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Tithes Essay Research Paper Better Alternatives Other

Tithes Essay, Research Paper Better Alternatives Other Than Control and Punishment Society has other alternatives to decreasing crime than simply locking people in prison.

Tithes Essay, Research Paper

Better Alternatives Other Than Control and Punishment

Society has other alternatives to decreasing crime than simply locking people in prison.

Preventative programs focus on the community, school, family, employment and places. In

addition, there are rehabilitation and restorative justice programs that can also be used to

decrease crime. Prisons are the only alternatives we hear about from politicians because of the

notion that prisons are “tough on crime.” In reality, the method that reduces crime the most is the

“toughest on crime,”–and many research studies demonstrate prisons are not the best

alternatives.

Over 65% of the people convicted for 3-Strikes are for drug-related offenses. There is great

evidence that putting many 3-Strikers in rehabilitation programs costs much less to society overall

than simply putting them in prison for 25 years or more. In addition, there are preventative

programs that can be used rather than the prison cell. Each $1 we spend on prisons is a $1 that we

could spend elsewhere (or not be taxed in the first place).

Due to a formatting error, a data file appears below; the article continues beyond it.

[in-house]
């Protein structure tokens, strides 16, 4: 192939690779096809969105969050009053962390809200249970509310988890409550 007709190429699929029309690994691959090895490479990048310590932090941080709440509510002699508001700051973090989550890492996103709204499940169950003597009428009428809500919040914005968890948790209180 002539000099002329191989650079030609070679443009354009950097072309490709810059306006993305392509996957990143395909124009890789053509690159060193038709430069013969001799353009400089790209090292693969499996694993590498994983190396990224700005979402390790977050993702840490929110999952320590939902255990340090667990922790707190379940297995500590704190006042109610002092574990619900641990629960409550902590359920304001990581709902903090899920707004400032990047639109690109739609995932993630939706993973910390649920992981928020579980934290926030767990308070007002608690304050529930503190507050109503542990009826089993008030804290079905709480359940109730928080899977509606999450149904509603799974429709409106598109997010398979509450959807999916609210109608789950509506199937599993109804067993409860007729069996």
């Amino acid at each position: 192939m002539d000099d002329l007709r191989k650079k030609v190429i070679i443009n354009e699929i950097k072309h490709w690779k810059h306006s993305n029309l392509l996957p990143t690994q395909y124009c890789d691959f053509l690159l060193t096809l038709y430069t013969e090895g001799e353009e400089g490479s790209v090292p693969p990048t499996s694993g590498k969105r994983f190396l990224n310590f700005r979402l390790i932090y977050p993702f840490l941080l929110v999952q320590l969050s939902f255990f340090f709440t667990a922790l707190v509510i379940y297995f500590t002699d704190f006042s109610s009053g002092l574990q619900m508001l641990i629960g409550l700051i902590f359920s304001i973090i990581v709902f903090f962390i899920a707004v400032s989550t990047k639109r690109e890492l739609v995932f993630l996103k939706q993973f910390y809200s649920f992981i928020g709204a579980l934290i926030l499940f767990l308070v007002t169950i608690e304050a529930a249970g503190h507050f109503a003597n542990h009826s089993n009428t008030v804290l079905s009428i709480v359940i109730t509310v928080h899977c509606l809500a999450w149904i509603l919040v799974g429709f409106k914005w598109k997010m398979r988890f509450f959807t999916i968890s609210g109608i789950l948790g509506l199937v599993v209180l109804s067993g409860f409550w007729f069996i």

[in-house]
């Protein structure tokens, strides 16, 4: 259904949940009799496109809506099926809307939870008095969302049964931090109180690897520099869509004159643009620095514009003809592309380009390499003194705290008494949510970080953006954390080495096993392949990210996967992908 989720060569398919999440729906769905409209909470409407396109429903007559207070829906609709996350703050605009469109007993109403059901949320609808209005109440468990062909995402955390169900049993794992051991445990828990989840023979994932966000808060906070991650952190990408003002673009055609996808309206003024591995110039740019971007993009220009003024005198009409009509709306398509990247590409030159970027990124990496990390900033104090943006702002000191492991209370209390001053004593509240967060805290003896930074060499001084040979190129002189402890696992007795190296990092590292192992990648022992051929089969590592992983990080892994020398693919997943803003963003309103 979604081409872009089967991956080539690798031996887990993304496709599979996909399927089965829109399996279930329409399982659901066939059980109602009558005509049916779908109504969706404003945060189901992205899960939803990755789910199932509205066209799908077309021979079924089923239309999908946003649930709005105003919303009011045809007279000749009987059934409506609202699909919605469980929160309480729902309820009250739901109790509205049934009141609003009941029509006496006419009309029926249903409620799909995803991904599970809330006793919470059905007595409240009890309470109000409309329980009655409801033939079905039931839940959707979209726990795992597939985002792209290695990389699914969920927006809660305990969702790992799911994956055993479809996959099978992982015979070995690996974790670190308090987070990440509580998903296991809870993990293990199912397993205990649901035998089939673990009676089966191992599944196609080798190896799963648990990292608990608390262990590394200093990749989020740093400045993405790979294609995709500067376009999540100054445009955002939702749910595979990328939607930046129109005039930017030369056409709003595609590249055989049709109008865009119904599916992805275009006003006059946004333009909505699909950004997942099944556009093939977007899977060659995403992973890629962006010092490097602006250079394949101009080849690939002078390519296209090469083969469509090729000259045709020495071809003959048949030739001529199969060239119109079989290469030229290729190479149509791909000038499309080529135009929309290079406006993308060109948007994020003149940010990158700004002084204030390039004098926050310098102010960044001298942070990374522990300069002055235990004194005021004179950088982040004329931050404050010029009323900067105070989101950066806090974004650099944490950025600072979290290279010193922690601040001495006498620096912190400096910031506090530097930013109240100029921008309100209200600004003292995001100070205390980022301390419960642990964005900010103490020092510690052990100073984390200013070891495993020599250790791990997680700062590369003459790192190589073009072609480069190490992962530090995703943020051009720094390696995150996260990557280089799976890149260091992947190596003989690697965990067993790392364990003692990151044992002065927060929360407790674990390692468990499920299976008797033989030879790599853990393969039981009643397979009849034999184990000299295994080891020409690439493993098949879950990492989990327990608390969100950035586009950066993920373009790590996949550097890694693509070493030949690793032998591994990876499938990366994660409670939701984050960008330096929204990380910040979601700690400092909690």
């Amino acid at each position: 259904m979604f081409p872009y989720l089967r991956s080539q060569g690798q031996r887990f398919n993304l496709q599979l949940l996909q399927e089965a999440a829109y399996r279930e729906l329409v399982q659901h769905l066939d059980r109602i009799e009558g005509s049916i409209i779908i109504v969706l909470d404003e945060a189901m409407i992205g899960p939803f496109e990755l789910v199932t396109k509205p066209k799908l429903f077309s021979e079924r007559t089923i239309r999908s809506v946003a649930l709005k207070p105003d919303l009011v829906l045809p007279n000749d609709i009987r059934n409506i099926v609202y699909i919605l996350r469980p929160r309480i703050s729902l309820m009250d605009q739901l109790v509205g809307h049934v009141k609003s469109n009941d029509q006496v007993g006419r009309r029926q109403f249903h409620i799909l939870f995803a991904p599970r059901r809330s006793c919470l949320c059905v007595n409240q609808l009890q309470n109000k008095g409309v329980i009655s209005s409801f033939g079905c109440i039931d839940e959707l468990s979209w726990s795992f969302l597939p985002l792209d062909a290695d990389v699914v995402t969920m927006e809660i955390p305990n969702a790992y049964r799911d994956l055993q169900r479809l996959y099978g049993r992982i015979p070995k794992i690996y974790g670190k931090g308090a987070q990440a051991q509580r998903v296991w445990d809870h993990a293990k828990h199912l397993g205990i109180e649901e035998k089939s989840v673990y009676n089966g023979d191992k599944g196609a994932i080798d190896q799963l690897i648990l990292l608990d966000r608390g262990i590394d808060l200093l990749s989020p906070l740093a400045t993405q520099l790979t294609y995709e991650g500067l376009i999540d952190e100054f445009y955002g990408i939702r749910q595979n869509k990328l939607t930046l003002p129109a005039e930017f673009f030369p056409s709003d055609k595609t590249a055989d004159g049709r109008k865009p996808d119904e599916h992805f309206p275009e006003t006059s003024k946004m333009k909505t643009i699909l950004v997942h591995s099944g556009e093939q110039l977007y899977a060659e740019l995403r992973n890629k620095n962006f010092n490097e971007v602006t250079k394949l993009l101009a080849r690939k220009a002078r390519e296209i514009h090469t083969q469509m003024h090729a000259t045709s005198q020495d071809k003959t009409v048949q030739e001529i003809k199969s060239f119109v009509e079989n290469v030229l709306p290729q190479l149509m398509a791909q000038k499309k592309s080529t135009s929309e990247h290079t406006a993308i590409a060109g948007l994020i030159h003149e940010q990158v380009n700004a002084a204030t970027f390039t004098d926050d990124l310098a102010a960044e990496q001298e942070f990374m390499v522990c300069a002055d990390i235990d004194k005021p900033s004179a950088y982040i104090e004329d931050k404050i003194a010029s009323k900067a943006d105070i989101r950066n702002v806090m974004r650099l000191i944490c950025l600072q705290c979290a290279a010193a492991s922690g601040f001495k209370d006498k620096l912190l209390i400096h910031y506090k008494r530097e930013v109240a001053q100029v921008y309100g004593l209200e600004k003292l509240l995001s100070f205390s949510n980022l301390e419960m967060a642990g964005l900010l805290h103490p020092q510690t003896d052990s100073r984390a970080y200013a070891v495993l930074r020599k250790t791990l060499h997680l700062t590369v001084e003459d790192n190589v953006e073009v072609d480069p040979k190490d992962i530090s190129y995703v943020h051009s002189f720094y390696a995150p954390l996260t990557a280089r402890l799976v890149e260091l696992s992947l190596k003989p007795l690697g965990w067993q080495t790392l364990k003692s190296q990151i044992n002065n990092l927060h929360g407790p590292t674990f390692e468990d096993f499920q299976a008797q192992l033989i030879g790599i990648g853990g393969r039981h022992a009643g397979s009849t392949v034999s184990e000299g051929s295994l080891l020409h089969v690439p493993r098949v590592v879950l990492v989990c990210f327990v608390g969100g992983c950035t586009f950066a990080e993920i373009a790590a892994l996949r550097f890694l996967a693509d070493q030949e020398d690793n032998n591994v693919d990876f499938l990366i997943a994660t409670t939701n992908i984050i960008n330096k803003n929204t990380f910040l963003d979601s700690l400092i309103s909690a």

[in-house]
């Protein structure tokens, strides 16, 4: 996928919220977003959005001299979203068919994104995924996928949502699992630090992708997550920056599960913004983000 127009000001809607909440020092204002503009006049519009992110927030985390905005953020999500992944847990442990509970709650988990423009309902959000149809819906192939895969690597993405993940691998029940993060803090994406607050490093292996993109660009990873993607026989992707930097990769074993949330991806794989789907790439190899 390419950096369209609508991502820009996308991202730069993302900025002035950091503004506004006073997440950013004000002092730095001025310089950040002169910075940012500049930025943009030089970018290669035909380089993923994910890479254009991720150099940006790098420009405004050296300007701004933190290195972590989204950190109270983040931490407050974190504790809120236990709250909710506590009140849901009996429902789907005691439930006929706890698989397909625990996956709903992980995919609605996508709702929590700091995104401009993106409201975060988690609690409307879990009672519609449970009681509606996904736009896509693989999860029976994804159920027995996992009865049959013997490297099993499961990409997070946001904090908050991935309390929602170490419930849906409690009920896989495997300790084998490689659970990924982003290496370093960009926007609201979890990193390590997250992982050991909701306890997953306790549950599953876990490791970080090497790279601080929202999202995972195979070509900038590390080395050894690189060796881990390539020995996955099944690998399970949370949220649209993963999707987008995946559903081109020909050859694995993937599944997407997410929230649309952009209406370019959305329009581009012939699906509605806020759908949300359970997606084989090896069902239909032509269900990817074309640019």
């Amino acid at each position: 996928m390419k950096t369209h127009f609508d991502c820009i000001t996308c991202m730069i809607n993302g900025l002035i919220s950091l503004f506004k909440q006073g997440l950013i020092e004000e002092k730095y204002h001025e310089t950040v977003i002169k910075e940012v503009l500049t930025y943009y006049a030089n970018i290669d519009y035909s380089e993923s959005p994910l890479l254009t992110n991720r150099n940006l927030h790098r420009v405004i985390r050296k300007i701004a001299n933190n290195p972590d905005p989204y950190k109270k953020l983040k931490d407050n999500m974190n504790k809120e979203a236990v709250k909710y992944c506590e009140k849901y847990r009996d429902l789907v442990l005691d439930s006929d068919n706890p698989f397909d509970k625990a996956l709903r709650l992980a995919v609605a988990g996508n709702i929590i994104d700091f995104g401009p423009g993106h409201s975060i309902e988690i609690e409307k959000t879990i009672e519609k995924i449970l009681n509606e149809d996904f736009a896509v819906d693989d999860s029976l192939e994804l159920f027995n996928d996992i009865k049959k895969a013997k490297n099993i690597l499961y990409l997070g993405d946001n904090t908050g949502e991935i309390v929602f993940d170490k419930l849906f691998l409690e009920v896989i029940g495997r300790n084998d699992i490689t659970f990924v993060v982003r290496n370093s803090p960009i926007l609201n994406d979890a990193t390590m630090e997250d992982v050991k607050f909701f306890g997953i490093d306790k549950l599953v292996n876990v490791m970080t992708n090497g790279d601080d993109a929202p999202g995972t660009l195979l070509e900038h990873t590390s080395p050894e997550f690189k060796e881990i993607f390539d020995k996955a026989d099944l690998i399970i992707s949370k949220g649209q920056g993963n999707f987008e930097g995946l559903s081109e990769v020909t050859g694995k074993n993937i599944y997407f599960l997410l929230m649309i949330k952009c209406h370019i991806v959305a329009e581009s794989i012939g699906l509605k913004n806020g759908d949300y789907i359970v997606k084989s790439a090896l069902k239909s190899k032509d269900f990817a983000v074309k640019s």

The problem with only addressing crime by locking people in prison is that it has done nothing to

alleviate the roots of the problems that cause crime in our society. Other people are born and

grow up in the same areas where the previous offenders lived and will probably commit the same

acts because the underlying problems still exist.

There is much evidence that the gap between the wealthy and the poor is growing in the United

States. Unfortunately, the U.S.’s response to the problem has been: “The rich get richer, and the

poor get prison.” To focus on street crime and drug-related crimes can be considered a hidden

way to set up concentration camps for the poor and minorities. There is much evidence that

white-collar corporate criminals cause much more economic wealth to be illegally distributed and

can result in many more deaths and injuries than street crime (e.g., violating safety standards in

employment, emission of environmental hazards). Does society spend as much to enforce the laws

on them? Are they sent to prison for the same sentences as the poor street criminals? Are wealthy

users of drugs ending up in our prisons?

The “control” and “punishment” models adopted by the U.S. may cause other problems. Social

rebellion and deviance among the young may increase. And, in an opposite manner, some of our

youth may embrace “control” and “punishment” as the answers to all our problems. A growing

devision among these two groups could cause extreme problems in the future.

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